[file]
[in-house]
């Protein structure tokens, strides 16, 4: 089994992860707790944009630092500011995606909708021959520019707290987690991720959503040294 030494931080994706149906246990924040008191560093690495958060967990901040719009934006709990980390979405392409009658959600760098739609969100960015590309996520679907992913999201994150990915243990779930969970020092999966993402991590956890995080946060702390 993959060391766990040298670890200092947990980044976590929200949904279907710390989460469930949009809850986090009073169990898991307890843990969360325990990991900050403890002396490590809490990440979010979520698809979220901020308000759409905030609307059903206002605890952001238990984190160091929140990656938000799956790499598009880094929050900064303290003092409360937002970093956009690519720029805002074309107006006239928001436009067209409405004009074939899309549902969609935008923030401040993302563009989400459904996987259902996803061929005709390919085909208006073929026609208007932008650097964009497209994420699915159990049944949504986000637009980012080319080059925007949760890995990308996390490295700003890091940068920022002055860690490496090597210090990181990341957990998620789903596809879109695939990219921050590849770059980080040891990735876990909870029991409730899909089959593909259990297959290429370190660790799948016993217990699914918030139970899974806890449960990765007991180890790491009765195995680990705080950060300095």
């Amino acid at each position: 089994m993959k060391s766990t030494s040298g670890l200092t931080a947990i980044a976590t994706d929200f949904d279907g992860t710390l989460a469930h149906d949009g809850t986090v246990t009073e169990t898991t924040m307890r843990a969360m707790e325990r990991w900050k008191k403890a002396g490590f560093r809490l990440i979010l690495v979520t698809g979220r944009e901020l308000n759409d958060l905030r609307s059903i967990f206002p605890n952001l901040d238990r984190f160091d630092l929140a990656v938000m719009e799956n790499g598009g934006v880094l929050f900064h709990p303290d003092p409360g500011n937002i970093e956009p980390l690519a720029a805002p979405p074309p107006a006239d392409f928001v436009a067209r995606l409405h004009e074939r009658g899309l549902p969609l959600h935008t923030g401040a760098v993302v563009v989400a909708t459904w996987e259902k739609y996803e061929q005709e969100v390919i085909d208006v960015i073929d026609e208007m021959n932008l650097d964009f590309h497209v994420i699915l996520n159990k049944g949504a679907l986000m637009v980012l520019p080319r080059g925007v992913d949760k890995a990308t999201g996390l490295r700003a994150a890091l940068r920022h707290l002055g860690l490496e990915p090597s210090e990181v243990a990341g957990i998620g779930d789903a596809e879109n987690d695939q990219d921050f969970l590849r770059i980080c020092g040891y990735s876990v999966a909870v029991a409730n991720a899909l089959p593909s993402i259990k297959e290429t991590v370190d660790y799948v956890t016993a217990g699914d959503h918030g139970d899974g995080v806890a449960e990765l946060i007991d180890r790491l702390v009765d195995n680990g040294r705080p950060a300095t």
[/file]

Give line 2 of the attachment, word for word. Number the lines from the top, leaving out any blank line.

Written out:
């Protein structure tokens, strides 16, 4: 089994992860707790944009630092500011995606909708021959520019707290987690991720959503040294 030494931080994706149906246990924040008191560093690495958060967990901040719009934006709990980390979405392409009658959600760098739609969100960015590309996520679907992913999201994150990915243990779930969970020092999966993402991590956890995080946060702390 993959060391766990040298670890200092947990980044976590929200949904279907710390989460469930949009809850986090009073169990898991307890843990969360325990990991900050403890002396490590809490990440979010979520698809979220901020308000759409905030609307059903206002605890952001238990984190160091929140990656938000799956790499598009880094929050900064303290003092409360937002970093956009690519720029805002074309107006006239928001436009067209409405004009074939899309549902969609935008923030401040993302563009989400459904996987259902996803061929005709390919085909208006073929026609208007932008650097964009497209994420699915159990049944949504986000637009980012080319080059925007949760890995990308996390490295700003890091940068920022002055860690490496090597210090990181990341957990998620789903596809879109695939990219921050590849770059980080040891990735876990909870029991409730899909089959593909259990297959290429370190660790799948016993217990699914918030139970899974806890449960990765007991180890790491009765195995680990705080950060300095």